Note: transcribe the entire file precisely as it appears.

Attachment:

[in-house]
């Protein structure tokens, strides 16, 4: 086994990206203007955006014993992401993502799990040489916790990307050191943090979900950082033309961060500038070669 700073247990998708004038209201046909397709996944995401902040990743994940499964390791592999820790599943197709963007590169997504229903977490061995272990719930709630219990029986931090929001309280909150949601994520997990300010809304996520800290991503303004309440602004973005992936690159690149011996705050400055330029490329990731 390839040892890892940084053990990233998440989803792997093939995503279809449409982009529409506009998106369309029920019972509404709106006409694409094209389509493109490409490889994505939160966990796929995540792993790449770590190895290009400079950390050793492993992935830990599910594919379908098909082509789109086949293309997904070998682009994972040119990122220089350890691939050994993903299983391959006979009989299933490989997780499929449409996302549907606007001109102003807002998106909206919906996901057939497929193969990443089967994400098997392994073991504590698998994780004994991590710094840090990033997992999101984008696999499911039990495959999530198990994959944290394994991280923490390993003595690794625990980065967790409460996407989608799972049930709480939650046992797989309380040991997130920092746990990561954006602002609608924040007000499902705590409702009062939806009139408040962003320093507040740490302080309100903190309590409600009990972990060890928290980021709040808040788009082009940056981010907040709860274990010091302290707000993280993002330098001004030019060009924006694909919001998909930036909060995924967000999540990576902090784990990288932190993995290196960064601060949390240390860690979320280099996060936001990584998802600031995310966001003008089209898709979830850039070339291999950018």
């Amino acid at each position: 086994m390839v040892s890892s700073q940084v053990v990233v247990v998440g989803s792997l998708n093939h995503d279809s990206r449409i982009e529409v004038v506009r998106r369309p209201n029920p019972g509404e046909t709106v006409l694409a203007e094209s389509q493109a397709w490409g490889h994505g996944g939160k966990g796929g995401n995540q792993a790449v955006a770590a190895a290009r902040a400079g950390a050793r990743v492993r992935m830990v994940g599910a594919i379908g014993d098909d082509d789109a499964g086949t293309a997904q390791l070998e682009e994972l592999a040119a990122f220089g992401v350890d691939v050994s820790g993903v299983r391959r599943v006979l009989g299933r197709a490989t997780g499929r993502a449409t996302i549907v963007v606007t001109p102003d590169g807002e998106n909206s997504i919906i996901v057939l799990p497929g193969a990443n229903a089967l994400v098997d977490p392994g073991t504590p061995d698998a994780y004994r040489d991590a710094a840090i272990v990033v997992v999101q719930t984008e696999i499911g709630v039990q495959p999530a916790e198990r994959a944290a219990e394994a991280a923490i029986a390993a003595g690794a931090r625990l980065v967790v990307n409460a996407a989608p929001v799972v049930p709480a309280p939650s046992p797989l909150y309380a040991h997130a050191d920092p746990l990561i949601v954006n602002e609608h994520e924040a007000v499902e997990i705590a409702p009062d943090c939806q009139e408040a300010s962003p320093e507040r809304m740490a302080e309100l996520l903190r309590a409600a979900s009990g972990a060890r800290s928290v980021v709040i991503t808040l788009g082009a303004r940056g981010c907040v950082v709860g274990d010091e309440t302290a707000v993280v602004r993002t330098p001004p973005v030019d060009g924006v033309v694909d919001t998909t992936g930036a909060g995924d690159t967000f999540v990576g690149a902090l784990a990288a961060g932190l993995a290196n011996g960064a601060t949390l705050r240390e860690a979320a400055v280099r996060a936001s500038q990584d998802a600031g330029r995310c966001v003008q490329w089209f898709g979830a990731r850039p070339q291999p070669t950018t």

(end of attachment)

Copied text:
[in-house]
């Protein structure tokens, strides 16, 4: 086994990206203007955006014993992401993502799990040489916790990307050191943090979900950082033309961060500038070669 700073247990998708004038209201046909397709996944995401902040990743994940499964390791592999820790599943197709963007590169997504229903977490061995272990719930709630219990029986931090929001309280909150949601994520997990300010809304996520800290991503303004309440602004973005992936690159690149011996705050400055330029490329990731 390839040892890892940084053990990233998440989803792997093939995503279809449409982009529409506009998106369309029920019972509404709106006409694409094209389509493109490409490889994505939160966990796929995540792993790449770590190895290009400079950390050793492993992935830990599910594919379908098909082509789109086949293309997904070998682009994972040119990122220089350890691939050994993903299983391959006979009989299933490989997780499929449409996302549907606007001109102003807002998106909206919906996901057939497929193969990443089967994400098997392994073991504590698998994780004994991590710094840090990033997992999101984008696999499911039990495959999530198990994959944290394994991280923490390993003595690794625990980065967790409460996407989608799972049930709480939650046992797989309380040991997130920092746990990561954006602002609608924040007000499902705590409702009062939806009139408040962003320093507040740490302080309100903190309590409600009990972990060890928290980021709040808040788009082009940056981010907040709860274990010091302290707000993280993002330098001004030019060009924006694909919001998909930036909060995924967000999540990576902090784990990288932190993995290196960064601060949390240390860690979320280099996060936001990584998802600031995310966001003008089209898709979830850039070339291999950018």
């Amino acid at each position: 086994m390839v040892s890892s700073q940084v053990v990233v247990v998440g989803s792997l998708n093939h995503d279809s990206r449409i982009e529409v004038v506009r998106r369309p209201n029920p019972g509404e046909t709106v006409l694409a203007e094209s389509q493109a397709w490409g490889h994505g996944g939160k966990g796929g995401n995540q792993a790449v955006a770590a190895a290009r902040a400079g950390a050793r990743v492993r992935m830990v994940g599910a594919i379908g014993d098909d082509d789109a499964g086949t293309a997904q390791l070998e682009e994972l592999a040119a990122f220089g992401v350890d691939v050994s820790g993903v299983r391959r599943v006979l009989g299933r197709a490989t997780g499929r993502a449409t996302i549907v963007v606007t001109p102003d590169g807002e998106n909206s997504i919906i996901v057939l799990p497929g193969a990443n229903a089967l994400v098997d977490p392994g073991t504590p061995d698998a994780y004994r040489d991590a710094a840090i272990v990033v997992v999101q719930t984008e696999i499911g709630v039990q495959p999530a916790e198990r994959a944290a219990e394994a991280a923490i029986a390993a003595g690794a931090r625990l980065v967790v990307n409460a996407a989608p929001v799972v049930p709480a309280p939650s046992p797989l909150y309380a040991h997130a050191d920092p746990l990561i949601v954006n602002e609608h994520e924040a007000v499902e997990i705590a409702p009062d943090c939806q009139e408040a300010s962003p320093e507040r809304m740490a302080e309100l996520l903190r309590a409600a979900s009990g972990a060890r800290s928290v980021v709040i991503t808040l788009g082009a303004r940056g981010c907040v950082v709860g274990d010091e309440t302290a707000v993280v602004r993002t330098p001004p973005v030019d060009g924006v033309v694909d919001t998909t992936g930036a909060g995924d690159t967000f999540v990576g690149a902090l784990a990288a961060g932190l993995a290196n011996g960064a601060t949390l705050r240390e860690a979320a400055v280099r996060a936001s500038q990584d998802a600031g330029r995310c966001v003008q490329w089209f898709g979830a990731r850039p070339q291999p070669t950018t």